Now that's something I didn't mention. Early on in this process when she gets in the car and I go to give
her a cookie, a treat, she would not take it because she was anticipating what was about to happen.
And she was getting upset. So, she wouldn't eat any cookies. And that's how I knew we were improving
because she suddenly started to eat the cookies. Big celebration.


All right. When I took her on this trip last week, was to the grocery store, which is probably about 5k
away. So, I got her to the grocery store. I got out, I gave her a cookie, she took it. And that's like one of
the great things about the Gunners is I can feed the cookies really super easy.


And then I closed the door. I walked as if I was going to the grocery store and then I circled back
behind a few cars, opened the car door, gave her cookie. She's still okay. She's still good. So, then I
walked into the grocery store. I didn't buy, I just bought a couple of things like cilantro and avocados.
Got back in the car, gave her a cookie. Still no drool. Yes. Got home, played some Frisbee, Boom
Shakalaka! We are on a good path.


So now every day I take her to the mailbox, or I take her into town. I'm building up to actually taking her
into the city and walking her in the city. Now, before I did any of this at the very beginning before I
actually even put her in the car to go anywhere, I would take her and Tater Salad and for probably two
weeks before we took the car to the garage, we just fed them in the car, in their crates. Now you can
say, “Well, why did you take Tater Salad? He wasn't carsick.” No, but Tater Salad loves the car. So, he
would happily jump in the car. And then we were how, I was, you know, borrowing confidence.


So, “See, this dog loves it. You're going to love it too.” So, before I actually worked on, I'm trying to
build that C-E-R, so I don't want her to be feeling sick because I want her to eat her breakfast. So, the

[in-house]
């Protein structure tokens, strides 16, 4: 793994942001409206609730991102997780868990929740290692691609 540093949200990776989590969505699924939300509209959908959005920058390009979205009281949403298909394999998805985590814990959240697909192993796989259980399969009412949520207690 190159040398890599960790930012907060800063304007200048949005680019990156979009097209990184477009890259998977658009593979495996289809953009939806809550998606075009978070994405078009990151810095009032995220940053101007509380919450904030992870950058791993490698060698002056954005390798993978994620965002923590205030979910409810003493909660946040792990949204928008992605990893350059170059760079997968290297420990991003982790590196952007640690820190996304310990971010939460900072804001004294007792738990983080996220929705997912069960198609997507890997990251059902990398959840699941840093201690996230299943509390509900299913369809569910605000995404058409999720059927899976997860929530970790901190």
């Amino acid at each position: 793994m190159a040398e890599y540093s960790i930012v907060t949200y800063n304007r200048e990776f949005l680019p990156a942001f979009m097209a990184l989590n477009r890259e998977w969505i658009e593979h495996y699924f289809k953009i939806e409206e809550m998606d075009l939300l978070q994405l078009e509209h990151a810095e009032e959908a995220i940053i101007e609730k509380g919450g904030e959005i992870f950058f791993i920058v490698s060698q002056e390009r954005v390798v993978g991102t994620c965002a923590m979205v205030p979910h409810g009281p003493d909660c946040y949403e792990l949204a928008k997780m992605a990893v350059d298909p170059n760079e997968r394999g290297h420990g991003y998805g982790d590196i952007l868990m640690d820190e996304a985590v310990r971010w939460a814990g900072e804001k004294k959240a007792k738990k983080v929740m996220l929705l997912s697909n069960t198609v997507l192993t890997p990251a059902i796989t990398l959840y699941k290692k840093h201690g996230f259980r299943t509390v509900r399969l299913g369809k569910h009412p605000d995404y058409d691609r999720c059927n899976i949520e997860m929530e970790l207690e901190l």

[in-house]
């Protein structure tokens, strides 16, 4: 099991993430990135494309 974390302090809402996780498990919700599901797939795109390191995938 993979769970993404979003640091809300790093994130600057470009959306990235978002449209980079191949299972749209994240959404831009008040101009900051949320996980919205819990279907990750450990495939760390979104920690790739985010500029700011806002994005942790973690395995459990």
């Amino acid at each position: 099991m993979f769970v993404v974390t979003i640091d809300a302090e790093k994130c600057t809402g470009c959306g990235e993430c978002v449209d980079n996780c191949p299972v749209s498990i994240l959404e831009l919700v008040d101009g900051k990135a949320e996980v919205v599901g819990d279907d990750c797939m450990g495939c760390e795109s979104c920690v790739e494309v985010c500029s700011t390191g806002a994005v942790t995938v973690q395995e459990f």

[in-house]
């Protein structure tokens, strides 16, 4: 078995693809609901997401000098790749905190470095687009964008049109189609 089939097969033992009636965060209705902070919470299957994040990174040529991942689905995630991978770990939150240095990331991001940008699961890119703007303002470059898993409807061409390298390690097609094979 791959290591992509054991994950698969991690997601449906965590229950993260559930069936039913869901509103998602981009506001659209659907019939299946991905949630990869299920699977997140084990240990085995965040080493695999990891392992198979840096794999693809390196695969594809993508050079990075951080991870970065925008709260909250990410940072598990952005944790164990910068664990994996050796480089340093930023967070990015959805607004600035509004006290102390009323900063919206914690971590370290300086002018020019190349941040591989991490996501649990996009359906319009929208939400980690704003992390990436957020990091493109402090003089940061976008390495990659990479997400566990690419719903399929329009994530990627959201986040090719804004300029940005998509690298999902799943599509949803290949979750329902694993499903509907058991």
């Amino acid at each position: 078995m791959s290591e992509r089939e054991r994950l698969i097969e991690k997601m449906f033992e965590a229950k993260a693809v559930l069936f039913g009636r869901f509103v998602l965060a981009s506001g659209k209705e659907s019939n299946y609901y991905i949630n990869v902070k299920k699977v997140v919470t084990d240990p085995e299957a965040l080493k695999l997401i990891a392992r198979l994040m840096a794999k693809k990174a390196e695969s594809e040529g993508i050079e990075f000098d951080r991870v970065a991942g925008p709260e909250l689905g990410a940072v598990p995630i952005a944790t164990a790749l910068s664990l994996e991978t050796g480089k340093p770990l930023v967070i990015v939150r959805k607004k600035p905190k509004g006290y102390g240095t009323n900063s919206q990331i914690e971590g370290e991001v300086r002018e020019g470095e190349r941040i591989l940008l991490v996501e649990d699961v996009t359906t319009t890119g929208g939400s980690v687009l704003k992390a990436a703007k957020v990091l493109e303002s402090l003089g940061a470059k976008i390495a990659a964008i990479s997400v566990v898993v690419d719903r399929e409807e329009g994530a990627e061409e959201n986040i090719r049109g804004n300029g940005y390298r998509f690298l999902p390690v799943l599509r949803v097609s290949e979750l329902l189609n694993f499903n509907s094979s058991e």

car wasn't taken out of the garage, nothing different. Just get in the car, eat breakfast, get out. And
then I progressed to the cars outside now. So, the chance we might go somewhere and built up with
the game of Frisbee.


Now your dog might not like Frisbee. She just loves her Frisbee. It could be retrieving any toy or
whatever your dog loves. The C-E-R creating a positive conditioned emotional response, because
remember she had a not so positive conditioned emotional response. Building that positive one
requires using things the dog loves, the dog goes cray-cray for, the dog goes, “This is the best thing
ever!” And for her, it was just, you know, doing some rollers with a Frisbee. I mean, it's not like you
know, having your sky off the back, off my back or anything, she just, she's crazy about her Frisbee.
Okay. So, you build that conditioned emotional response.


If you have a dog who sees the car and they go, “Oh, naynay, I'm not getting in here.” It's going to take
some time. You have to make a commitment to not take her anywhere. Or take your dog anywhere
until you can, you get to the point where they go, “Wait, I want to go in the car.” And then when they're